|The pain is real (Photo Credit: Stefan Isfeld). Cyclocross LOOOVES photographers.|
My average heart rate at Southern Cross was 176. If we take the 220 - age formula to be true (which it isn't, but that's another story) I was only 5 heartbeats per minute off my recommended max heart rate for the entire race. Given this was the race where I was riding scared, that's pretty F--ing stupid. I didn't even get to stick around for the recovery beer afterward.
First off I must give kudos to the man who wrote this description of last year at Menno Cross because it's perfect. It makes me want to stop writing all cross race reports because the bar has been set too high. All the dis/mounting like "an aborted Triathlon." Brilliant.
Kinda like the series of cross courses this year. The bar keeps getting raised. It appears to be the race discipline of serious games of one-up-man-ship between clubs. I can't speak for Wildwood or St. Malo which I did not race so my assessments would be hearsay but:
At Menno we had mud, mud, and more mud and we had the bunker of terror which paid homage to all amusement park rides known to man. It was agreed upon, all around, that this course would be hard to top.
At Labarrier we had the 16 steps out of hell. But that was about it. I came out of that race thinking that if this was "normal" cross that this wasn't so bad and given that course was lovingly put together in 2 weeks flat by the same cross-loving enthusiasts who created Whittier, well done boys.
And at Southern we had death defying, hay-sliding, downhills that curved at unnatural angles on to other downhills and required an understanding of bike camber beyond my comprehension. Camber. A word I barely understand so I will let Wikipedia do the job. By far, for me, the most difficult race.
And at Whittier we had all of that put together. We had the mud slew, the angled downhills of terror. We had not ONE but TWO stairway climbs created on steep hills immediately followed by a 180 turn on a downhill that went straight into a steep uphill for which most would not have been reclipped at the time of having to attempt that climb. Near-pukage zone of plenty.
It was tough to pre-ride the course as it was meant to be viewed, so I explored it piecemeal prior to race start. I missed the turn down to the river initially because I was in denial that they would do such a thing. I was with another rider who I'd seen at other races but didn't know his name. Its amazing how quickly you can bond with people over phrases like. You've got to be kidding me. Those assholes. OR Where the hell is this course going?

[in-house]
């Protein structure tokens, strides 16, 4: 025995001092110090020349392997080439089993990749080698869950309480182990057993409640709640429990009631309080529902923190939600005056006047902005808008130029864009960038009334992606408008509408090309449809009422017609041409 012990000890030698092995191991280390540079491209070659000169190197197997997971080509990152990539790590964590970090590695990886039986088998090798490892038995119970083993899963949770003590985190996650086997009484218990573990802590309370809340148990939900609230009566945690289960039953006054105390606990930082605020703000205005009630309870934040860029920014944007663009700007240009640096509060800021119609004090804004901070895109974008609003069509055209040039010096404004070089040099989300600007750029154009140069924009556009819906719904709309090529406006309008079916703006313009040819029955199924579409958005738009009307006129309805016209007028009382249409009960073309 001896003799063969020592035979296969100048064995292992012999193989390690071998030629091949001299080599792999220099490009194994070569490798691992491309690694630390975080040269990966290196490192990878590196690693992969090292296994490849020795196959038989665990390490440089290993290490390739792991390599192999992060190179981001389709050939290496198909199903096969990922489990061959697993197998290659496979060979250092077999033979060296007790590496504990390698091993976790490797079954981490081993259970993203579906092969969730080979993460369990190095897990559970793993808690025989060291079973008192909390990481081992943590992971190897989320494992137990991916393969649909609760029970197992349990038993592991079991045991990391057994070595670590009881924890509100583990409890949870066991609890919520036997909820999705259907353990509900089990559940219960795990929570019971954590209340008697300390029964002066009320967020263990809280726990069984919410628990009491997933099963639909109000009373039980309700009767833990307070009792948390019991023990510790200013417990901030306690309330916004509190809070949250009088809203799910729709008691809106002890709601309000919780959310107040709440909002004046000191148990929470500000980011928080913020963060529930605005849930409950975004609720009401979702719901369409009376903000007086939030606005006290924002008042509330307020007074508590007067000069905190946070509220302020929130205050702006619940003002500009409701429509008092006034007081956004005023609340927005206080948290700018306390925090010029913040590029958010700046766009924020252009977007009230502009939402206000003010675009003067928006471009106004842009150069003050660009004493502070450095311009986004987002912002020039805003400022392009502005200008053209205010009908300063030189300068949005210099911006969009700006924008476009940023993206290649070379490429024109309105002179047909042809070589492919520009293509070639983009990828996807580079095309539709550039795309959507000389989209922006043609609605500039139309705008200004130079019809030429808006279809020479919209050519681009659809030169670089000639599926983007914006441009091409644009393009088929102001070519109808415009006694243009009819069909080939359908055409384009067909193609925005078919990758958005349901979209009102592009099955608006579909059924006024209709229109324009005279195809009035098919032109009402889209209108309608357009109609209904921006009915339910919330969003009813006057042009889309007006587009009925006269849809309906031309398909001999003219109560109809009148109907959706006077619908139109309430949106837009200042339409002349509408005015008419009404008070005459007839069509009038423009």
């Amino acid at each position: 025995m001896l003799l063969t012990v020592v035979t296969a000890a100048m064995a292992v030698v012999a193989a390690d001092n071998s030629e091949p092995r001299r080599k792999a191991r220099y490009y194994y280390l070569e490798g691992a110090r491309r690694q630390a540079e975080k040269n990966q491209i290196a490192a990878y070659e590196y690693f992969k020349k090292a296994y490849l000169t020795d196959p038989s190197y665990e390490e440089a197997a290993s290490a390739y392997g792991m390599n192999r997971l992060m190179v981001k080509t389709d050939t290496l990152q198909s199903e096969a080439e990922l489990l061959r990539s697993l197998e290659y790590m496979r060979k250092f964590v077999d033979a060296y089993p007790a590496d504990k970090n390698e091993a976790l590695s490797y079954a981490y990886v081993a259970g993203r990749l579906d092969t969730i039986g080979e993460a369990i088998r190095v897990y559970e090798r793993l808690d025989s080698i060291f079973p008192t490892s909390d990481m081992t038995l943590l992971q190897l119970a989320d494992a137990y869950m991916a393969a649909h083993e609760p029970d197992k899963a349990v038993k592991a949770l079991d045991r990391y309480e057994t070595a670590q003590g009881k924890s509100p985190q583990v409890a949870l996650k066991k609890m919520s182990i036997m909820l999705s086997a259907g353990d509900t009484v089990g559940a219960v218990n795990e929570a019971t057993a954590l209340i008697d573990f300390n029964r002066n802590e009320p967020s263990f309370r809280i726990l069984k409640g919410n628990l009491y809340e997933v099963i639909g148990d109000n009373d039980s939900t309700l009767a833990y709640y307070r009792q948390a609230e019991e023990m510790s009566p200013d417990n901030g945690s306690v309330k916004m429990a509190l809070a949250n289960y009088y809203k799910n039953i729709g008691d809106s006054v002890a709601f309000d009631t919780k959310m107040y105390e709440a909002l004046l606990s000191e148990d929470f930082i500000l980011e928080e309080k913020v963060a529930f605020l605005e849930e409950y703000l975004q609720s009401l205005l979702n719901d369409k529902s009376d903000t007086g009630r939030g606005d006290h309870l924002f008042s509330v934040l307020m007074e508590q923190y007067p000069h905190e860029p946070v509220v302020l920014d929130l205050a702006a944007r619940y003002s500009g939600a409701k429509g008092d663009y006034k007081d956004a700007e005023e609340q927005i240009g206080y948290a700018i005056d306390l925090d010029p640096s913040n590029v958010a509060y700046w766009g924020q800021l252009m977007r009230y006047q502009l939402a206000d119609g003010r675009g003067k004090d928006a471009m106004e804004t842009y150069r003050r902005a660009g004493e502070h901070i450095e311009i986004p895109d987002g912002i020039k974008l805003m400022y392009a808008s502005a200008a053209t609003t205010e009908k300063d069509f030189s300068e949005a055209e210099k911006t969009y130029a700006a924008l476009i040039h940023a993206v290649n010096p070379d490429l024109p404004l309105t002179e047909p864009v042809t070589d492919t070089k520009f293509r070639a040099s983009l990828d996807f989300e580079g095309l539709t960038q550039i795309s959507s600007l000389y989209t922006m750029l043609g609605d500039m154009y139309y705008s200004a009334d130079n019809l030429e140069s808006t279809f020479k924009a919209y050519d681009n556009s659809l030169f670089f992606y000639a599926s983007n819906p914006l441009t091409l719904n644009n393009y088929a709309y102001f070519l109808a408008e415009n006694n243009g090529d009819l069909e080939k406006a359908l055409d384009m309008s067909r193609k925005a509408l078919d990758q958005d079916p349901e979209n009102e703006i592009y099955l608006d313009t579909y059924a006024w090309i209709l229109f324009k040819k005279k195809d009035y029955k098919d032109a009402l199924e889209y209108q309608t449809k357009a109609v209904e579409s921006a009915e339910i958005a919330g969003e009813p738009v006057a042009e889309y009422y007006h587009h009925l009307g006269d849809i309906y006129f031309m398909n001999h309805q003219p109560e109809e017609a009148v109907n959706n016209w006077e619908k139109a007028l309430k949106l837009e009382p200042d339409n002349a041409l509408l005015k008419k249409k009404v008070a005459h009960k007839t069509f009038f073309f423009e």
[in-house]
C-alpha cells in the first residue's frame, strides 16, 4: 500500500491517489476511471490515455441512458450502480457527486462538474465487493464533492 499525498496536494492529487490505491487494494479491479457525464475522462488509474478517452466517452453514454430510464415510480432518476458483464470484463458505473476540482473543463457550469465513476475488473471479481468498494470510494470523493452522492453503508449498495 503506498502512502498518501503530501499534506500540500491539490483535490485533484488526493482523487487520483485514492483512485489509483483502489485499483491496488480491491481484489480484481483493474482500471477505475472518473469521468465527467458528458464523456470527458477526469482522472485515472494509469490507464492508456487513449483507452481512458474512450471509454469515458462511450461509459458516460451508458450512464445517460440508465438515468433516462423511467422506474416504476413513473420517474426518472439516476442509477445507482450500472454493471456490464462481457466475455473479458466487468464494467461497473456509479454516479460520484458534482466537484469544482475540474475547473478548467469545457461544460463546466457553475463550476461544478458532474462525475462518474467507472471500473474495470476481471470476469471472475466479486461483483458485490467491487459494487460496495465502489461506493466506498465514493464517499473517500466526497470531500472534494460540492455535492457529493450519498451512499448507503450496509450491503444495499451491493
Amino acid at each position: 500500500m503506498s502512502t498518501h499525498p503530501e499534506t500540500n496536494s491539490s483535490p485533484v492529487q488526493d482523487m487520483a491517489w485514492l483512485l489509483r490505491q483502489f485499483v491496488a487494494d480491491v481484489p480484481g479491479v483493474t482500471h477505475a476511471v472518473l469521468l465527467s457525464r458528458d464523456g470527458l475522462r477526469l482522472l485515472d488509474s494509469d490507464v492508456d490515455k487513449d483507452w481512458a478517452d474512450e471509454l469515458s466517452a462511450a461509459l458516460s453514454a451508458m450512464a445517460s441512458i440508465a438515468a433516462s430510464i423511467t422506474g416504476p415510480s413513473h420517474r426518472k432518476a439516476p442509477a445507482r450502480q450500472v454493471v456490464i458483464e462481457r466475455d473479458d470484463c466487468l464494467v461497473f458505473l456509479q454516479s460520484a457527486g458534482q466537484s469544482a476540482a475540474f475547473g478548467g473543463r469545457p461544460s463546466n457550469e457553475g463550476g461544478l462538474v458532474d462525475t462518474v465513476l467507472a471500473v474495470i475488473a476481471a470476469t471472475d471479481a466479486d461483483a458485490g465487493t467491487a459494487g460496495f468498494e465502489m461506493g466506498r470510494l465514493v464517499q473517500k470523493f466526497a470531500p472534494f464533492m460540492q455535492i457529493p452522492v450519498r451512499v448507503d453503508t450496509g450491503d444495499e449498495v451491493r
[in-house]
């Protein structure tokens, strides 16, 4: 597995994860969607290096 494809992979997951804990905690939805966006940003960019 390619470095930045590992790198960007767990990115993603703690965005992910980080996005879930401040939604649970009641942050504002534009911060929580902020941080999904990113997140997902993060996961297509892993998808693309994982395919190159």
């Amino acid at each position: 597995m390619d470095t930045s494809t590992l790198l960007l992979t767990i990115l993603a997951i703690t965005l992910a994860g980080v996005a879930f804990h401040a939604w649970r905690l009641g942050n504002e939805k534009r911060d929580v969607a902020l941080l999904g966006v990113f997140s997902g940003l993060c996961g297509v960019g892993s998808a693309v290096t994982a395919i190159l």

|The downhill section that reminded me of my terror from Southern. (Photo: Dave Benson)|
There was a sharp left that banked on an uneven surface down to the river that ended in a sharp right onto a path where there was tree weaving that culminated in this:
|Clay slew (Photo Credit: Chris Huebner)|
Which is how the word "assholes" slipped out of my mouth. On my pre-ride I happened to "cross" paths with Gary, the mastermind behind the Whittier course, who's excuse was, "Hey that's cyclocross." Yes it is. And I took great pleasure in being witness to the man himself slipping in his own creation during the A race, hitting the back end of his bike on a tree and getting nosed by his own front wheel and breaking his nose. Yes, this IS cyclocross.
Its amazing no one lost a shoe. It rendered pedals unusable for a period of time in any lap. Although points are to be given to Dave's titanium plated Shimano SPDs because from the "talk" after the race, I didn't fair as bad in the clipping and reclipping part as some. Although people (myself included) exaggerate their race woes when they get beat.
I had a great race. I believe I felt like crap. I've forgotten already. I found myself coughing at moments in certain sections of the course which is always the phase-one sign that I'm about to puke. I didn't get lapped. In fact I was the last woman in the race not to get lapped. I believe I came in 6th (out of 12?). My bike carrying skills are improving and after last post's study session with You Tube videos, even my mounts got better as the race went on, even though I can tell by this one sore spot on the inside of my right groin that I was rougher on myself than it felt in the midst of the adrenaline-candy that is racing. I rode my first lap a little scared, still spooked because of my fall in Altona, but the section of the Whittier course that dropped down to the river and had my anxiety raging again, I managed to master after the first lap.
God I love this sport. I love the instant amnesia it creates. And as my friend Jason promised when he ordered (Jason has a way of sounding like he's "ordering" rather than "suggesting") I race cross this year to prep myself to road race next summer, my bike handling skills are getting better and my VO2 max capabilities are improving as well (another concept I only have a rudimentary understanding of). The body is no longer pre-dialed in to one endurance pace.
But my bike handling will never reach THIS outstanding level:
|Paul Benson: The winner of the A race, although I hear he was handed a trip to "Dairy Queen" for the bunny hopping. But what an amazing rider. (Photo credit: Dave Benson)|